Soldiers need neither bowie-knives or revolvers. They are a secret weapon, too ready in case of brawl, and useless against a foe. Trust your musket and bayonet. If you have six shots, and are hard pressed, you will throw away your musket. You then cease to be a solider. Remember, here, that "crossing bayonets" is never done by any considerable force. Few well authenticated cases are found in history. Push on steadily, coolly and persistently, and you will win.
These are indispensable to make the good or successful soldier. A thousand Colonels to a regiment is not provided for by the regulation. Obey the one you are allowed. Better obey an officer of less experience, who is cool and courageous, than try to dictate to those who are responsible for the regiment.
Your safety is in your courage. The shock of battle is soon over. The cowards who bread and run, suffer most. If abused, or maltreated, remember these is a just and proper remedy. Don't try to execute the law yourselves. It don't pay. Manfully ask your rights, but obey orders. But soldiers who do their duty, seldom complain. Grumblers exist; always have; always will. But don't you grumble. Bear toil and labor patiently. You will be rewarded.

By Cars. - Load and unload by platoons, one to the car. A train can load in ten minutes. If in a hostile country, unite the knapsacks of comrades on a set, hang them between the windows, covering the vital parts. The man by the window can have a ready fire, having butt of musket against leg of seat, leaning to window. Comrade carries his piece erect, between his feet. He can load while the other fires, exchanging pieces. The men by the windows are number one - their comrades in the seat are number two. If train stops, number twos pass out opposite side from attack - falling upon the ground, firing beneath the car, until the whole command can form. If attack be made upon both sides, the men should remain firm until the commanding officer selects his place of formation, and then steadily, by files, march to their position. - Haste will only disorganize. Meanwhile a fire may be maintained by a squad from each car to divert attack from forming parties. Coolness in such circumstances is indispensable to safety; and a prompt formation will defeat the enemy.
Remember no train will be urged into the face of a large force. Such attacks are by guerillas, or small detachments. Your self-possession will save you, and a brisk attack will ruin your assailants.
On Steamboats. - Don't spread over the boat at first. Twice as many men as you suppose may be quartered on a steamer. If formed in a single rank, in any space seven feet deep - face to the partion - unsling knapsacks; deposit them six inches apart - number your men by companies in whole numbers - unsling and spread blankets - four double - and you have room and every man has his place.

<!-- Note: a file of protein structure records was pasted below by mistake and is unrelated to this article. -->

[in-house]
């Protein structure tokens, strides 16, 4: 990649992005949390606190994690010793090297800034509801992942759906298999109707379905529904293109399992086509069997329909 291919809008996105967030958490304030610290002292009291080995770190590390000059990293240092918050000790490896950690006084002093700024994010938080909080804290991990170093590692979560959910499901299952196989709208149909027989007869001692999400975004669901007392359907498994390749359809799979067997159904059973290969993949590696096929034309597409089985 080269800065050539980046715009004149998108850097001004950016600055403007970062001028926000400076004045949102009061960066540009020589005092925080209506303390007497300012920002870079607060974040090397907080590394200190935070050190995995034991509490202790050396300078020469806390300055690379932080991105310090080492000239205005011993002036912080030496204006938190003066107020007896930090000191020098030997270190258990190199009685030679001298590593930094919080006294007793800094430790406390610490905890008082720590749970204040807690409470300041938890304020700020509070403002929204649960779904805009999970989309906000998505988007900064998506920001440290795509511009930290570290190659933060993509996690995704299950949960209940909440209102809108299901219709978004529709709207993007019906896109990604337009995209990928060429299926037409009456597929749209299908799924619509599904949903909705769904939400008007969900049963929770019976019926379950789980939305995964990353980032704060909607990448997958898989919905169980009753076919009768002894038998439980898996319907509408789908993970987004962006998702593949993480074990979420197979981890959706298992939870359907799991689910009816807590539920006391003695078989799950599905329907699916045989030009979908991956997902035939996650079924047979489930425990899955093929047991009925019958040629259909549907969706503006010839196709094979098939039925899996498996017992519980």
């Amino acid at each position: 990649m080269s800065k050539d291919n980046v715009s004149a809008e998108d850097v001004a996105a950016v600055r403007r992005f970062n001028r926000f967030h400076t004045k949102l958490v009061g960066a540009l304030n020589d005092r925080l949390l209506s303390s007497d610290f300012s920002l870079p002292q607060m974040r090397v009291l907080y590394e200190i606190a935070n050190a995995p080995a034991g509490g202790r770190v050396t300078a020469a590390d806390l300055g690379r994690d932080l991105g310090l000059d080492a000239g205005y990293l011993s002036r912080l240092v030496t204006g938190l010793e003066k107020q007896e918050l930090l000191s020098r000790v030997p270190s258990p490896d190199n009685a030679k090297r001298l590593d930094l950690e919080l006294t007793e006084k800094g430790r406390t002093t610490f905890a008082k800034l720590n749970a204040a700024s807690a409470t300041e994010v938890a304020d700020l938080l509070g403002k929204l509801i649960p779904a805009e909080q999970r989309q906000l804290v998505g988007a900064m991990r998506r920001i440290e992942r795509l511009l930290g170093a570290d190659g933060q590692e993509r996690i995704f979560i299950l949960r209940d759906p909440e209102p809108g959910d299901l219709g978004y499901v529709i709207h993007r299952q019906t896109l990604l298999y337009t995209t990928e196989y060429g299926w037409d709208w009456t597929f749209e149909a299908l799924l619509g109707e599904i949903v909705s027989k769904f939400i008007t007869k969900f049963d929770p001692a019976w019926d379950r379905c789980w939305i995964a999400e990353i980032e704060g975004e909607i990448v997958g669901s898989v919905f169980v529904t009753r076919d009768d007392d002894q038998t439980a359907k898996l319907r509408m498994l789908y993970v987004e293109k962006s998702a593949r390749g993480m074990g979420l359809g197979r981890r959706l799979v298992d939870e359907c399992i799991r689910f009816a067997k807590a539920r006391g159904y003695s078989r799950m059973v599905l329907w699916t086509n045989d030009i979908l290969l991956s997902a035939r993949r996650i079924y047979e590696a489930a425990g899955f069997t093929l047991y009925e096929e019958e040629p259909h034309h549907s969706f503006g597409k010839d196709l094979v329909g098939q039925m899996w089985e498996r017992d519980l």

Remember that loud talking is unbecoming a solider. Never be so situated that the call of your officer cannot at once be heard and responded to. You are minute men in this war. A minute lost, is lost forever. Save the minutes, and your toils and labors will soon be at an end.

Be brothers to those who suffer. Your turn may come next. Be unselfish, for you are comrades. Stint yourselves for those who languish. Don't fret because one breaks down. The best men may give out. Share your canteen of cold coffee or water with the weary. You'll not repent it. Better that you suffer in part, than have your regiment strewed for miles by the wayside. Remember a bandage, even a handkerchief, tightly bound above an artery, or both above and below, if there be much effusion of blood, may check the flow until relief comes. In the hot sun, a sponge, or green leaves, in the hat, slightly wet, may prevent sunstroke. If threatened with frosted feet, or fingers, promptly apply cold water until reaction comes on. If very cold and drowsy, don't give way to sleep until your extremities are warm again. If gruel cannot be procured for the sick, on the march, crush corn, extemporize corn meal, and you can, with salt and crackers make a very respectable substitute. Stale bread, toasted hard, soaked and seasoned, will give nutriment, refresh the sick, and will require but a few minutes stop.
In all things, cherish the unity of feeling, which makes men one in sympathy, as they must be one in danger and adventure.

Remember this is not a mercenary war - a war for pay or plunder. Our true condition is that of peace. Armies are but an expansion of police authority, when civil process is inadequate to maintain order in the States. You fight to maintain civil authority; that our country whole and complete again, may know peace. You are soldiers now - you are again to become citizens. Let all your acts, therefore, however earnest and aggressive upon the enemies of the State, prepare you to become better citizens, inasmuch, as by your toil and sacrifice, you have learned how precious our institutions are, and can realize the value of a well ordered, peaceful Republic.
Dare, do and endure, and you will be blessed.

Your fellow soldier,
Col. 18th Inf. U.S.A., Com'd'g at Indianapolis. And Mustering officer for Indiana.
[Putnam Republican Banner of Greencastle, IN--early 1862]

Article Submitted by Mark Jaeger (markj@purdue.edu) of Purdue University Libraries